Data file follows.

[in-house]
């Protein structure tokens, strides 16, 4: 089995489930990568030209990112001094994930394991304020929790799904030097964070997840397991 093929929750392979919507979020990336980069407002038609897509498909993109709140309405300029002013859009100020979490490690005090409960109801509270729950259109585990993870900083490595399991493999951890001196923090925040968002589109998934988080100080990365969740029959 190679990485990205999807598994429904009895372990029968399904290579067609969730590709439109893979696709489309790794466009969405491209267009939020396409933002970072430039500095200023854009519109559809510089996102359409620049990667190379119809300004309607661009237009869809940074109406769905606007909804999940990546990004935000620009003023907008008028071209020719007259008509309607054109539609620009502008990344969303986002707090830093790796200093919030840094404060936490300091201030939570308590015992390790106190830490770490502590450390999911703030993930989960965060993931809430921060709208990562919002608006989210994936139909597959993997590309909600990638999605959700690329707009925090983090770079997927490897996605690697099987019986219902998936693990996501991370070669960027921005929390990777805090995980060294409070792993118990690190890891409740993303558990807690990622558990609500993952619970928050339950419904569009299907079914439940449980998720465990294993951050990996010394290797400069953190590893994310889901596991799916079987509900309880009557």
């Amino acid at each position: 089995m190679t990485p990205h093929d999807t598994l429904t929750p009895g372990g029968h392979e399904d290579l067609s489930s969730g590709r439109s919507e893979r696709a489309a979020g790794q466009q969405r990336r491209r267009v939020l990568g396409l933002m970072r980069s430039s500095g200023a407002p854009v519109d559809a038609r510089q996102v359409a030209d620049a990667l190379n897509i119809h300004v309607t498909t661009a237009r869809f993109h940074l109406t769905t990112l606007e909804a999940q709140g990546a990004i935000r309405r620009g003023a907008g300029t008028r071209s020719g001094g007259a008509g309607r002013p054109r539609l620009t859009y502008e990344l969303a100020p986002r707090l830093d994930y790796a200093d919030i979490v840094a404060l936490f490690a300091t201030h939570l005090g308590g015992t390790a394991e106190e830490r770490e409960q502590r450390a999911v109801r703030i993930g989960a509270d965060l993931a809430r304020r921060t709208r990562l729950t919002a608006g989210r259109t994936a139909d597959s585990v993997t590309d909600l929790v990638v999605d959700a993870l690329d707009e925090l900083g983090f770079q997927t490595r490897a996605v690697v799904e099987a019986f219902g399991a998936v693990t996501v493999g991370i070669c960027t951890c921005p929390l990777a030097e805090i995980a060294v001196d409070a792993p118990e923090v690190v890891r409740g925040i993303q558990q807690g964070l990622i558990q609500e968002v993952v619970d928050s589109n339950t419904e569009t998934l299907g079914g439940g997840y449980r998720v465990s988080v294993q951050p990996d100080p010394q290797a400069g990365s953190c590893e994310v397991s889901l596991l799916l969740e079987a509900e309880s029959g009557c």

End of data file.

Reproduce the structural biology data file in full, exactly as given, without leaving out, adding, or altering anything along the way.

[in-house]
């Protein structure tokens, strides 16, 4: 089995489930990568030209990112001094994930394991304020929790799904030097964070997840397991 093929929750392979919507979020990336980069407002038609897509498909993109709140309405300029002013859009100020979490490690005090409960109801509270729950259109585990993870900083490595399991493999951890001196923090925040968002589109998934988080100080990365969740029959 190679990485990205999807598994429904009895372990029968399904290579067609969730590709439109893979696709489309790794466009969405491209267009939020396409933002970072430039500095200023854009519109559809510089996102359409620049990667190379119809300004309607661009237009869809940074109406769905606007909804999940990546990004935000620009003023907008008028071209020719007259008509309607054109539609620009502008990344969303986002707090830093790796200093919030840094404060936490300091201030939570308590015992390790106190830490770490502590450390999911703030993930989960965060993931809430921060709208990562919002608006989210994936139909597959993997590309909600990638999605959700690329707009925090983090770079997927490897996605690697099987019986219902998936693990996501991370070669960027921005929390990777805090995980060294409070792993118990690190890891409740993303558990807690990622558990609500993952619970928050339950419904569009299907079914439940449980998720465990294993951050990996010394290797400069953190590893994310889901596991799916079987509900309880009557």
């Amino acid at each position: 089995m190679t990485p990205h093929d999807t598994l429904t929750p009895g372990g029968h392979e399904d290579l067609s489930s969730g590709r439109s919507e893979r696709a489309a979020g790794q466009q969405r990336r491209r267009v939020l990568g396409l933002m970072r980069s430039s500095g200023a407002p854009v519109d559809a038609r510089q996102v359409a030209d620049a990667l190379n897509i119809h300004v309607t498909t661009a237009r869809f993109h940074l109406t769905t990112l606007e909804a999940q709140g990546a990004i935000r309405r620009g003023a907008g300029t008028r071209s020719g001094g007259a008509g309607r002013p054109r539609l620009t859009y502008e990344l969303a100020p986002r707090l830093d994930y790796a200093d919030i979490v840094a404060l936490f490690a300091t201030h939570l005090g308590g015992t390790a394991e106190e830490r770490e409960q502590r450390a999911v109801r703030i993930g989960a509270d965060l993931a809430r304020r921060t709208r990562l729950t919002a608006g989210r259109t994936a139909d597959s585990v993997t590309d909600l929790v990638v999605d959700a993870l690329d707009e925090l900083g983090f770079q997927t490595r490897a996605v690697v799904e099987a019986f219902g399991a998936v693990t996501v493999g991370i070669c960027t951890c921005p929390l990777a030097e805090i995980a060294v001196d409070a792993p118990e923090v690190v890891r409740g925040i993303q558990q807690g964070l990622i558990q609500e968002v993952v619970d928050s589109n339950t419904e569009t998934l299907g079914g439940g997840y449980r998720v465990s988080v294993q951050p990996d100080p010394q290797a400069g990365s953190c590893e994310v397991s889901l596991l799916l969740e079987a509900e309880s029959g009557c």